Despite a growing body of research indicating that emotion-related neural systems are disrupted in depres- sion, little is known about the early developmental course of these anomalies. This is a compelling question given the rapid pace at which emotion regulation skills develop during childhood and findings that early dysfunction in this domain predicts clinically relevant problems later in childhood. For example, low levels of emotion regulation

    during infancy and toddlerhood have been found to predict later behavioral problems (Eisenberg et al., 2003; Stifter et al., 1999). In examining neurobiology, models of development across childhood and adolescence have

    ve Neuroscience 2 (2012) 256– 267 257

    suggested that differential rates of maturation between prefrontal and limbic regions may account for children’s sensitivity to emotional and appetitive cues (see Casey et al., 2011). The relative maturity of limbic regions relative to prefrontal regions and the overall immaturity of both systems described in these models would help to account for results indicating amygdala hyperactivity to emotional faces in children and adolescents as compared to adults (e.g. Guyer et al., 2008). These periods of early develop- ment may also be particularly vulnerable to disruption by depression-related influences, like early life stress, and this may depend on the region-specific rates of growth and pruning (Andersen and Teicher, 2008). This line of evidence would suggest that emotion regulation, rooted in interactions between limbic and prefrontal circuitry, may be particularly vulnerable to disturbances (e.g. experiences of depression) in early childhood.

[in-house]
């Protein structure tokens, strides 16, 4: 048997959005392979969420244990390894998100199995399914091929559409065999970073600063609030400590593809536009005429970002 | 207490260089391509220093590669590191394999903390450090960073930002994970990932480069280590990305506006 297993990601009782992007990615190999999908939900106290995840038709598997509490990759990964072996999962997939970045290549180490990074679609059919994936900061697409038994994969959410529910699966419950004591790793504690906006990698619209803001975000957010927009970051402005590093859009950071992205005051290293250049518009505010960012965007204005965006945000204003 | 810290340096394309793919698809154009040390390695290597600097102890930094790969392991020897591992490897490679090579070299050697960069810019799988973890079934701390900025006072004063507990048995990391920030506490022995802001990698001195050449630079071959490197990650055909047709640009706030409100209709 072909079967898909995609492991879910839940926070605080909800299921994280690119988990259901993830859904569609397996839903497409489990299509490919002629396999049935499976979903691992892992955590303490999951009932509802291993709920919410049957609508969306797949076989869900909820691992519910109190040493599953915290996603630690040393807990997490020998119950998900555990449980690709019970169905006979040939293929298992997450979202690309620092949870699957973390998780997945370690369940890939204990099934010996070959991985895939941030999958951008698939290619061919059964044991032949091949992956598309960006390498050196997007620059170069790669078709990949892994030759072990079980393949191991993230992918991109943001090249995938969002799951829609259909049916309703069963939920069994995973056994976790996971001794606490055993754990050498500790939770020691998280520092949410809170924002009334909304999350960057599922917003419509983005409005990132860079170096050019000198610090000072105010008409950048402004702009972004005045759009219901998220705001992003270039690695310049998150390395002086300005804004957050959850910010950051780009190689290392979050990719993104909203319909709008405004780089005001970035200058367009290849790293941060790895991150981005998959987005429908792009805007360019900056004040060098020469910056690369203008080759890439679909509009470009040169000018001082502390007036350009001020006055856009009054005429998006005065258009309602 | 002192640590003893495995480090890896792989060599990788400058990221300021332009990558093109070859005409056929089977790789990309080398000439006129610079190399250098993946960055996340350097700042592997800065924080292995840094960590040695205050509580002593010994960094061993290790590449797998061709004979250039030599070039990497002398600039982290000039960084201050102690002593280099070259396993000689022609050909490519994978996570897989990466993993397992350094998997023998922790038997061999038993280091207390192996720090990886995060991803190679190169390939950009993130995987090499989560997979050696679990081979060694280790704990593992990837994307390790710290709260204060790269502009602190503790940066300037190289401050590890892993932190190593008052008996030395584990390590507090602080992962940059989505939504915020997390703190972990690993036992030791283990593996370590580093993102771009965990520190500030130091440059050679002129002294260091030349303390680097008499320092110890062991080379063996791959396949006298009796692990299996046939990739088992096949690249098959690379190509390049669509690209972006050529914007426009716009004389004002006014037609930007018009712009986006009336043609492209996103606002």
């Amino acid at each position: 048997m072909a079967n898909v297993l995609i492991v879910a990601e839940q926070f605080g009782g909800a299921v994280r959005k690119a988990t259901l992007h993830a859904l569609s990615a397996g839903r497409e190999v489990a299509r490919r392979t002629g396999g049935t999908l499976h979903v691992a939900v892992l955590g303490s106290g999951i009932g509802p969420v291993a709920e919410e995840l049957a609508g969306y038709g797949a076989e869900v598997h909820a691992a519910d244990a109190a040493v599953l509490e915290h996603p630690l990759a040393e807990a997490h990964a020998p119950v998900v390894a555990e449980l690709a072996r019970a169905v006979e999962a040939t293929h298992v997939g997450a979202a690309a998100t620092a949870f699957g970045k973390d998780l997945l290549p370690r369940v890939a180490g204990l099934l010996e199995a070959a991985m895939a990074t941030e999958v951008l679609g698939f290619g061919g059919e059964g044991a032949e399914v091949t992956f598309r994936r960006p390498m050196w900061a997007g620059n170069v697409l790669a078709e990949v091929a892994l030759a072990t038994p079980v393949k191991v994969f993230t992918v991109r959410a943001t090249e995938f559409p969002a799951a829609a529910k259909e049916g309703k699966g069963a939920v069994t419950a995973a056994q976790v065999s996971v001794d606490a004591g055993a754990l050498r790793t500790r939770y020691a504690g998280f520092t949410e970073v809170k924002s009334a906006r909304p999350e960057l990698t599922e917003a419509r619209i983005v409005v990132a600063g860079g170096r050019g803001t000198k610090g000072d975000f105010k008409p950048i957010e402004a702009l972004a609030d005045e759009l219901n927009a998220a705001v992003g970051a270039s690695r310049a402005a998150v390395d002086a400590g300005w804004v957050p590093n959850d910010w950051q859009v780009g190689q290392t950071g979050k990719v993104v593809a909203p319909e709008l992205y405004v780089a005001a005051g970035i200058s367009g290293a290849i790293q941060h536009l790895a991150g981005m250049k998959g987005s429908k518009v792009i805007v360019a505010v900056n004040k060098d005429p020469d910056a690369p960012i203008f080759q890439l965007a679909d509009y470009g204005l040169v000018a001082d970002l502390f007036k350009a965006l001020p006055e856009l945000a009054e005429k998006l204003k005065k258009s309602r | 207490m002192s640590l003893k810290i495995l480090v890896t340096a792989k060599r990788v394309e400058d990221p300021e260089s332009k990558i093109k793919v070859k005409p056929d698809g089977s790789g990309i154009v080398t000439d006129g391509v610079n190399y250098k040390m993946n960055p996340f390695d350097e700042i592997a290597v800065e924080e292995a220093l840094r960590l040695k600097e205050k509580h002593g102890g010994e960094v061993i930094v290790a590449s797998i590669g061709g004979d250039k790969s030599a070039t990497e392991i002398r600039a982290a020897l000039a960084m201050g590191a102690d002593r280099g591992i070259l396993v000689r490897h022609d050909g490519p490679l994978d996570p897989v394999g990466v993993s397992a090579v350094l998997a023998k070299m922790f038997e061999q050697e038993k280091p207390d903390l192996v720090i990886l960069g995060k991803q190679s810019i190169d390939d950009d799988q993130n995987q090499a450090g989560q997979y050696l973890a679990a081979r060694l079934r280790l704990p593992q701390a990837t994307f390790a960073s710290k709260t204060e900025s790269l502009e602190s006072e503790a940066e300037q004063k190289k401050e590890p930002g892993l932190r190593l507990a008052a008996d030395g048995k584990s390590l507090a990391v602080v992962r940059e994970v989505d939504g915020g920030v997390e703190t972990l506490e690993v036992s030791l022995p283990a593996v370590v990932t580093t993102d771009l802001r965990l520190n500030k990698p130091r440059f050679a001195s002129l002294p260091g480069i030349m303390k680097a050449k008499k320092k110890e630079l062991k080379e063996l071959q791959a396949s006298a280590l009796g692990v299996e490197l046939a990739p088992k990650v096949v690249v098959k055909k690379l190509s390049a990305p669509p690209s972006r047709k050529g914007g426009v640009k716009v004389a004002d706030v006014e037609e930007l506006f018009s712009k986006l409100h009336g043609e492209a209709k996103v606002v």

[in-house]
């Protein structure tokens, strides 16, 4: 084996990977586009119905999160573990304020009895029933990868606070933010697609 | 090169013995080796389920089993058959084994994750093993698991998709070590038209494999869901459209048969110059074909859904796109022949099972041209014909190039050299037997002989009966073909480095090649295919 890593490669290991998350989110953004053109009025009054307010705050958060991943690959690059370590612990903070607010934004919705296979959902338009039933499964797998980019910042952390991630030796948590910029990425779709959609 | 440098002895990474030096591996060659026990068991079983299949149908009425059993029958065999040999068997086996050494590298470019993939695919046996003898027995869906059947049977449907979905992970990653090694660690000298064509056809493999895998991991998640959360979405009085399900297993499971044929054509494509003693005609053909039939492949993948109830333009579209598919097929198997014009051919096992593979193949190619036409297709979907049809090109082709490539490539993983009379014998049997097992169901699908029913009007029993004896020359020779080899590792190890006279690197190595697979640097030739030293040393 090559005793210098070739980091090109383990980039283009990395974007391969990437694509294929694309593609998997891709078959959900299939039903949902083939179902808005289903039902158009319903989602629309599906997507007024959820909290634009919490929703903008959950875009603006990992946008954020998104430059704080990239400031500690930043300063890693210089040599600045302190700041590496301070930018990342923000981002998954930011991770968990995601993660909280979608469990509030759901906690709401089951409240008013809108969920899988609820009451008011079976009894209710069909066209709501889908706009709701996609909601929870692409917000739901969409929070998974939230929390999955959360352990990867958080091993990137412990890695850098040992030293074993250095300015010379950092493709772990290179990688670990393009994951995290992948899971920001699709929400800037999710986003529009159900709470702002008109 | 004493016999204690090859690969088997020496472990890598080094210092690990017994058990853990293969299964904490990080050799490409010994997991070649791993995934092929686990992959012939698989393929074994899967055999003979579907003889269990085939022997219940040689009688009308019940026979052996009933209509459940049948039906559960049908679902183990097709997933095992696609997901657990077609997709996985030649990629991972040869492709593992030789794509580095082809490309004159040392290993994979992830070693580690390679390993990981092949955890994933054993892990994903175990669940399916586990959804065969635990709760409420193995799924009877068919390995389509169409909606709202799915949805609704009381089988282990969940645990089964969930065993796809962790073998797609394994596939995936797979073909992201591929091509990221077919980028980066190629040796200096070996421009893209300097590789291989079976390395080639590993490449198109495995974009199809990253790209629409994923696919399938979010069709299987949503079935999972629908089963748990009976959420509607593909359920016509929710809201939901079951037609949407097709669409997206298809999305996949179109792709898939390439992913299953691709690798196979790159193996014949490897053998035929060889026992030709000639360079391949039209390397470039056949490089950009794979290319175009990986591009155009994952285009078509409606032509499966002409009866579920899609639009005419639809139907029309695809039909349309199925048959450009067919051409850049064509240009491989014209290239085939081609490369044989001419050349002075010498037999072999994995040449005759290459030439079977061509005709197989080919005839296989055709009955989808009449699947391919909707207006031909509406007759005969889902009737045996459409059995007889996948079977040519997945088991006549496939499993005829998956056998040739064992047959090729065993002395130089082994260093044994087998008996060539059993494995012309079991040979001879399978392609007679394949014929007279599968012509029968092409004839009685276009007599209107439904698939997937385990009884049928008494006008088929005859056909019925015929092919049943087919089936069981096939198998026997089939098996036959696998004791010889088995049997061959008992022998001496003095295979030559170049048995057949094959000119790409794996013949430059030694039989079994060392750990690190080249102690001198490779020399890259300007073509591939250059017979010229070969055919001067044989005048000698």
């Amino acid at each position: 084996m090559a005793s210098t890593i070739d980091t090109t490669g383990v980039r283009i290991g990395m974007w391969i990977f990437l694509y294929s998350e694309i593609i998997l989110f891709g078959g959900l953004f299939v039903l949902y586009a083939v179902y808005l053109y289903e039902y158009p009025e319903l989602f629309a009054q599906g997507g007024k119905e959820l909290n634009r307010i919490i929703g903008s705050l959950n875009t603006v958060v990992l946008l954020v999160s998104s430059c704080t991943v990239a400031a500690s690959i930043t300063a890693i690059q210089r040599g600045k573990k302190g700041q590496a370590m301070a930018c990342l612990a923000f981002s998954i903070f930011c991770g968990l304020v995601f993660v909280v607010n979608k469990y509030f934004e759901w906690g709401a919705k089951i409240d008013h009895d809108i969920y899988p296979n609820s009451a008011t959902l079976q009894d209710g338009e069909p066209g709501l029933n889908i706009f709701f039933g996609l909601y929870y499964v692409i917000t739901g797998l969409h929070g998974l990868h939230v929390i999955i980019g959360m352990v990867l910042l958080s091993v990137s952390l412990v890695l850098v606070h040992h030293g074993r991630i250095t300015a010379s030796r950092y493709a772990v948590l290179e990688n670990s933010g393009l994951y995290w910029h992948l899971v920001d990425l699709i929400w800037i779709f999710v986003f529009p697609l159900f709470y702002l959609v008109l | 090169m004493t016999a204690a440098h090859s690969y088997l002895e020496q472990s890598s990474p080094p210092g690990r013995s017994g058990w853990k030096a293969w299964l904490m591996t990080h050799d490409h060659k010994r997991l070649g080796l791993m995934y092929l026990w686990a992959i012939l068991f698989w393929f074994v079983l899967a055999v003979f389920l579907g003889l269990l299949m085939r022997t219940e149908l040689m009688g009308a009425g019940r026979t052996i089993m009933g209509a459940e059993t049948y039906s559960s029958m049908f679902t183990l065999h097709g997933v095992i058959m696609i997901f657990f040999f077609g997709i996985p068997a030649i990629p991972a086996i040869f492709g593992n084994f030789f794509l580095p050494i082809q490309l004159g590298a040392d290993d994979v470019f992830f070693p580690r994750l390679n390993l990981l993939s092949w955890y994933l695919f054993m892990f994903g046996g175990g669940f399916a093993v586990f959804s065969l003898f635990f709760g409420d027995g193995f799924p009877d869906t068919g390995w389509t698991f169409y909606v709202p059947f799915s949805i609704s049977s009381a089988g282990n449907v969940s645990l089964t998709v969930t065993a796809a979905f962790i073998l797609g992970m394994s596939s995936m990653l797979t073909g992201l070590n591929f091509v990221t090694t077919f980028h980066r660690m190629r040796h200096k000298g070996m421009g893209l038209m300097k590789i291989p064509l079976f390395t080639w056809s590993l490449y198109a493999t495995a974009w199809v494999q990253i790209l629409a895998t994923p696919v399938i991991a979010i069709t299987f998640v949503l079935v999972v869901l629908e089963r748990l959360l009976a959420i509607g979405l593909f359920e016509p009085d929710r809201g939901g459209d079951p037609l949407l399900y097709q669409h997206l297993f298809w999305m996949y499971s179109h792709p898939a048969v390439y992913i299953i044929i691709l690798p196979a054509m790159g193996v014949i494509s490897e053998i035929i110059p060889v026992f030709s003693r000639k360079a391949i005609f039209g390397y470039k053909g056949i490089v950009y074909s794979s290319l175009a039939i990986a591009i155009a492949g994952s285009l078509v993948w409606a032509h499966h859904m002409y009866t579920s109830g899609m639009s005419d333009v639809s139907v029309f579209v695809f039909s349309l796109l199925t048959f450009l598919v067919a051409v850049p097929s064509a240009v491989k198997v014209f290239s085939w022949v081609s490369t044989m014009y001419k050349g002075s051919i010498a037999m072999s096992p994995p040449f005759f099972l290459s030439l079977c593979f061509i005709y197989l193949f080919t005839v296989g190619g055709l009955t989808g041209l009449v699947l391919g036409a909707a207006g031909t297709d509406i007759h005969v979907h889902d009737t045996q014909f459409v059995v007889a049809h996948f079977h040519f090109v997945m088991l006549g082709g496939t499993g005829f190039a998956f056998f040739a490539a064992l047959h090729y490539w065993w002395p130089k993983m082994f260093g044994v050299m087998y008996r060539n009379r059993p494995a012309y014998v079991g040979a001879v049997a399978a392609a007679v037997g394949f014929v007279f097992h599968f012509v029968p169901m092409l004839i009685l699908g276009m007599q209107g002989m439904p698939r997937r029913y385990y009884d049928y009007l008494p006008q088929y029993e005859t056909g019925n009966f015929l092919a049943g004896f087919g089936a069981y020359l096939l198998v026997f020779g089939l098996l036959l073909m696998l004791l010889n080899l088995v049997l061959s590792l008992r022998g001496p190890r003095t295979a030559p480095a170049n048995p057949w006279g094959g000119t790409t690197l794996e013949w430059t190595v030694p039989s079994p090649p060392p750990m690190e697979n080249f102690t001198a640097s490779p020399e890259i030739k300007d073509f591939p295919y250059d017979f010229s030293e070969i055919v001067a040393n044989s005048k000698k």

Given the evidence for alterations in the neural systems associated with emotion regulation in adult and adoles- cent depression, the rapid early development of emotion regulation (Cole et al., 1994) and previous work showing alterations in emotion development in preschoolers at risk for MDD (e.g. Dawson et al., 2003), we examined poten- tial anomalies in brain activity associated with emotion processing and emotion regulation in children with the earliest known manifestation of depression, PO-MDD. Pre- vious work in this sample and in related samples has noted disruptions in affective neural circuitry beginning during the preschool period. In particular, the severity of PO-MDD has been correlated with amygdala reactiv